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The Spokesman-Review Newspaper
Spokane, Washington  Est. May 19, 1883

Female apprentices wanted: Annual event exposes girls to trade career possibilities

The annual Pizza, Pop and Power Tools event designed to introduce eighth-grade girls to trade careers shifted this year and instead invited high school junior and senior girls to try their hand at everything from welding to heavy equipment operation.

“Our apprenticeship programs are having difficulty getting women interested in the construction trade,” said Kenna May, manager of apprenticeship at Spokane Community College. “We’re trying to get the ones making decisions in the next couple of years.”

Girls attending Tuesday’s event got to go hands on and run a chop saw, use a nail gun, operate a backhoe and other heavy equipment, weld, use a plasma cutter and operate a concrete drill. Over a pizza lunch the students heard from three women who work in various aspects of construction work.

“I’m hoping that will be impactful,” May said.

The annual event started small in 2003 and was relatively simple without the hands-on activities it boasts today. “We started with 17 girls that came and watched a video and had pizza,” May said. “It’s evolved since then.”

May said all the local apprenticeship programs help put the event on by doing everything from paying for lunch to providing people to show the girls how to complete various tasks.

“They’re very vested in putting this on,” she said. “We all work really well together.”

The entire event is designed to get girls to consider careers that have long been dominated by men. Among the adults at the event at the SCC Apprenticeship and Journeyman Training Center on Fancher Road was SCC president Kevin Brockbank.

“I make it every year,” he said. “It’s actually a thing that’s a fun day. We really do try hard to expose young people to the trades. This one is a little different because it’s focused on gender.”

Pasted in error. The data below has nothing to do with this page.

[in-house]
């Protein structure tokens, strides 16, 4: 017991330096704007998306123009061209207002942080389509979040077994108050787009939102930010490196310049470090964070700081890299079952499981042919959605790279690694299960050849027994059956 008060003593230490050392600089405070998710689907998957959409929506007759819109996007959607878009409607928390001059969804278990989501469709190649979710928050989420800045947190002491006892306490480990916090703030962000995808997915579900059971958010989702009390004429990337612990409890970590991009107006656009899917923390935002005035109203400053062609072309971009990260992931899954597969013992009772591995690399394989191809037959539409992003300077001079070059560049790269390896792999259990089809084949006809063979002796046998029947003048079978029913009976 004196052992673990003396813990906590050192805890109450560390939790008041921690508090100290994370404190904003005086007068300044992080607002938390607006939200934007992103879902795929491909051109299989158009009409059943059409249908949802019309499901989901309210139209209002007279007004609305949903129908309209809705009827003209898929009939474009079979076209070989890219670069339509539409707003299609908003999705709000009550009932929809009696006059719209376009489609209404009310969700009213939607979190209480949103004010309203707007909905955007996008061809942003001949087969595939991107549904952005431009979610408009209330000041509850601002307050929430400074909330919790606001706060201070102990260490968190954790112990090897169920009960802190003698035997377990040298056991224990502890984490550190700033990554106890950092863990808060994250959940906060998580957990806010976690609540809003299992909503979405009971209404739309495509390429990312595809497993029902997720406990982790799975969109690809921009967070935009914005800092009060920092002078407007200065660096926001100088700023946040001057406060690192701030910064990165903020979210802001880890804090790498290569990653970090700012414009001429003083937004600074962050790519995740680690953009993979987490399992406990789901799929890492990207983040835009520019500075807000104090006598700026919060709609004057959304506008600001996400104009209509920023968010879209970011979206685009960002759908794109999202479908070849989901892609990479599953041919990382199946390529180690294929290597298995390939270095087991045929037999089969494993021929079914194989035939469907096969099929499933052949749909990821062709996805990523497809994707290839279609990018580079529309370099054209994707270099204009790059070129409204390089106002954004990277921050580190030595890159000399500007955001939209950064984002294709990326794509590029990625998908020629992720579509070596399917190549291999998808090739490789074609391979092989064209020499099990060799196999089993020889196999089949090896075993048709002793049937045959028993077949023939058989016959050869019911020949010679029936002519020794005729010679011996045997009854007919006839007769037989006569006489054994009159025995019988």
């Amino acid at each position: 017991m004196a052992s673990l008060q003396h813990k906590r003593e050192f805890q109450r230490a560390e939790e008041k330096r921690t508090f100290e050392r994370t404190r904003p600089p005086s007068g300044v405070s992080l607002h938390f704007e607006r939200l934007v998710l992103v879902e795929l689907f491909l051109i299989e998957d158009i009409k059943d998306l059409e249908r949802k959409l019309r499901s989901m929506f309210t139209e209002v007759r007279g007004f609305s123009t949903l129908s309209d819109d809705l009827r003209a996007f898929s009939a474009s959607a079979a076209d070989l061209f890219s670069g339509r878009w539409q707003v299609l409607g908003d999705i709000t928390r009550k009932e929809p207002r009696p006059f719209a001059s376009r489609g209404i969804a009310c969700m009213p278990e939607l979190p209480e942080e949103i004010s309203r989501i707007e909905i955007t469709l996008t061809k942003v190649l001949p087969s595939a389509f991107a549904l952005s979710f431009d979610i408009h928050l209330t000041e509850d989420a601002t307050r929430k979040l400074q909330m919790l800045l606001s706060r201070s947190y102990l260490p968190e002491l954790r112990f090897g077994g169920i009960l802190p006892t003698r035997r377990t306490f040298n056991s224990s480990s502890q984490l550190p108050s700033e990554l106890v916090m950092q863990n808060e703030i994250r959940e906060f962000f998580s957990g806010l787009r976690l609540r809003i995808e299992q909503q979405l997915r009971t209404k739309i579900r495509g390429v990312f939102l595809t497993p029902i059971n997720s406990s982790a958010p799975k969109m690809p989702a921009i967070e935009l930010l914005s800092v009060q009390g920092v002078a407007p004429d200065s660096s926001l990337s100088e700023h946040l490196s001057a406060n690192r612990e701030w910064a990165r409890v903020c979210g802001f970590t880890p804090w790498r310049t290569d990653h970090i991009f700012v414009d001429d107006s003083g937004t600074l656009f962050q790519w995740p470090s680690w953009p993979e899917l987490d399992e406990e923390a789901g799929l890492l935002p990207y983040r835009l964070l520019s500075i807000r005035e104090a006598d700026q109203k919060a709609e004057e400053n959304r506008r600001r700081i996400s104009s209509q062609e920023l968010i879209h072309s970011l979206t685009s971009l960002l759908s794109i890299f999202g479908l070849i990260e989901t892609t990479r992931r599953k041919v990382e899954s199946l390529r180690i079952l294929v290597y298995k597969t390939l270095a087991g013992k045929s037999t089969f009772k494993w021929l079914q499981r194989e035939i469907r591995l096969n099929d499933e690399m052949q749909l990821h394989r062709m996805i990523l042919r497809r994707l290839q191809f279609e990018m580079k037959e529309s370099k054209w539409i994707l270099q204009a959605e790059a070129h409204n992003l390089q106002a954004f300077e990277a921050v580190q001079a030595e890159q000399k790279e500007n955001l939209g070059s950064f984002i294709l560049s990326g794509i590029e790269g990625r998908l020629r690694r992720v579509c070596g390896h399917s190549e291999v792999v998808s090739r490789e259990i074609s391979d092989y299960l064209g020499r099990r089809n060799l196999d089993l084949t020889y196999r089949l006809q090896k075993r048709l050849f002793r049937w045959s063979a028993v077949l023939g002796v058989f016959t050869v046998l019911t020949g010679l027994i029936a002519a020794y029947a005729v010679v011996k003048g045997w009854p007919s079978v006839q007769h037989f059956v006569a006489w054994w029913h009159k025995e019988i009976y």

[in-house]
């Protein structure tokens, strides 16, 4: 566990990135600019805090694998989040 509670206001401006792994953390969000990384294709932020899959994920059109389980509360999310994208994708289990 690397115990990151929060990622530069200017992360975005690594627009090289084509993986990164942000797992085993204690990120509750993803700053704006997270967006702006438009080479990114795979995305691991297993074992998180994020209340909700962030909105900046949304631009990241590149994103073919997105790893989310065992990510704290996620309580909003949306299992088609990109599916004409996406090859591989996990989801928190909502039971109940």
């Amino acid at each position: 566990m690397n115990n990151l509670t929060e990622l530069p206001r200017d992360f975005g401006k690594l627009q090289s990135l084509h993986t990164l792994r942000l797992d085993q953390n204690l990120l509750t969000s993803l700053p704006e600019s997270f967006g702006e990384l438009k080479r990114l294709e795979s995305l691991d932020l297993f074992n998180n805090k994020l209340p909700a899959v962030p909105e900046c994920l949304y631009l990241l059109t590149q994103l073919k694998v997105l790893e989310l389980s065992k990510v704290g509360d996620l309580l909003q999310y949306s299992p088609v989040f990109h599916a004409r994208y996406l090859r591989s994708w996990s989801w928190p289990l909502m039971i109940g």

Sometimes people don’t realize how well a job in the trades pays, he said. “We do want people to realize there are more options than a traditional college path,” he said.

East Valley High School senior Sierra Suddreth tried her hand at using heat to fuse two sections of plastic natural gas pipe together. She said she liked being able to try different things. “You definitely get to learn a lot,” she said.

Suddreth said she saw a flyer about the event and wanted to come. She’s taken wood shop and metal shop at school and likes to weld. She’s thought about the Job Corps but has new options to consider now.

“I’m not really into the college thing,” she said. “I don’t mind doing the hands-on.”

University High School junior Hailey Balo said she came because her construction class teacher invited her. She tried her hand at welding, which she had never done before.

“At first I was really scared, but then they were helping me,” she said.

She said she plans to be an architect and thought taking a construction class would help her learn things that will benefit her in that career. “I want to know what they have to go through to make a house,” she said.

Brian Walter, organizer for Sheet Metal Workers Local #55, was hovering outside the welding room ready to answer questions and recruit girls who might be interested in a career with the Sheet Metal Workers.

Young people don’t have to have experience to join an apprenticeship program, though taking shop classes does help, Walter said. People just need to have a high school diploma and a driver’s license in order to apply. Applicants have to go through an interview and take a reading and writing test before they are selected.

“Our industry is very driven in geometry, angles and numbers,” he said.

He was fully prepared to talk about the pay and benefits a trade worker gets. A first-year apprentice starts out at $18.56 an hour and will make $31.48 at the end of the five-year apprenticeship program. Apprentices also get full benefits, including health insurance and two pensions.

Now is an excellent time for people to consider a trade career, he said.

“Every trade is hurting for people,” he said.